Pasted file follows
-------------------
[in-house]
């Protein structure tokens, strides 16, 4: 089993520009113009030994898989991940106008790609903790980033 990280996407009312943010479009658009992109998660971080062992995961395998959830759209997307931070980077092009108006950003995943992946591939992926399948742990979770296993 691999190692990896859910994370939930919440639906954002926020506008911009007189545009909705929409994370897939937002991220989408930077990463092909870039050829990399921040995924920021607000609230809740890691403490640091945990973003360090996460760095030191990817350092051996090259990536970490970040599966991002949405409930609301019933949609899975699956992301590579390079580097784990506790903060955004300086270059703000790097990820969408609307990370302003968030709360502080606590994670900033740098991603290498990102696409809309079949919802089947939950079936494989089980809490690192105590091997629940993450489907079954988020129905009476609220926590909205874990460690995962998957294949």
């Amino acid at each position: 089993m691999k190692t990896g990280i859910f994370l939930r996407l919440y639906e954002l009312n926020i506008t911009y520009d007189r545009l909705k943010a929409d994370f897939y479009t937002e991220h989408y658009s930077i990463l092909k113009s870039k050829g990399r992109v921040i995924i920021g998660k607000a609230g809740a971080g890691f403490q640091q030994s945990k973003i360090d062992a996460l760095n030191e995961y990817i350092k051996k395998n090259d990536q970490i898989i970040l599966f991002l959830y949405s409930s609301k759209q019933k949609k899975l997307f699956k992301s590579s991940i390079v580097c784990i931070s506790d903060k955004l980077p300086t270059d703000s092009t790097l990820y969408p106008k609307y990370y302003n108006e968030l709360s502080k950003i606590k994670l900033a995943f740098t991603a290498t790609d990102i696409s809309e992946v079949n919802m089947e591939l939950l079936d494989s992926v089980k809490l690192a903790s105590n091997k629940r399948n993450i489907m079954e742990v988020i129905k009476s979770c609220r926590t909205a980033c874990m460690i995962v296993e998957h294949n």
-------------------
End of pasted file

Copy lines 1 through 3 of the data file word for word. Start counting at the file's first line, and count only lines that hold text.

[in-house]
């Protein structure tokens, strides 16, 4: 089993520009113009030994898989991940106008790609903790980033 990280996407009312943010479009658009992109998660971080062992995961395998959830759209997307931070980077092009108006950003995943992946591939992926399948742990979770296993 691999190692990896859910994370939930919440639906954002926020506008911009007189545009909705929409994370897939937002991220989408930077990463092909870039050829990399921040995924920021607000609230809740890691403490640091945990973003360090996460760095030191990817350092051996090259990536970490970040599966991002949405409930609301019933949609899975699956992301590579390079580097784990506790903060955004300086270059703000790097990820969408609307990370302003968030709360502080606590994670900033740098991603290498990102696409809309079949919802089947939950079936494989089980809490690192105590091997629940993450489907079954988020129905009476609220926590909205874990460690995962998957294949």
């Amino acid at each position: 089993m691999k190692t990896g990280i859910f994370l939930r996407l919440y639906e954002l009312n926020i506008t911009y520009d007189r545009l909705k943010a929409d994370f897939y479009t937002e991220h989408y658009s930077i990463l092909k113009s870039k050829g990399r992109v921040i995924i920021g998660k607000a609230g809740a971080g890691f403490q640091q030994s945990k973003i360090d062992a996460l760095n030191e995961y990817i350092k051996k395998n090259d990536q970490i898989i970040l599966f991002l959830y949405s409930s609301k759209q019933k949609k899975l997307f699956k992301s590579s991940i390079v580097c784990i931070s506790d903060k955004l980077p300086t270059d703000s092009t790097l990820y969408p106008k609307y990370y302003n108006e968030l709360s502080k950003i606590k994670l900033a995943f740098t991603a290498t790609d990102i696409s809309e992946v079949n919802m089947e591939l939950l079936d494989s992926v089980k809490l690192a903790s105590n091997k629940r399948n993450i489907m079954e742990v988020i129905k009476s979770c609220r926590t909205a980033c874990m460690i995962v296993e998957h294949n």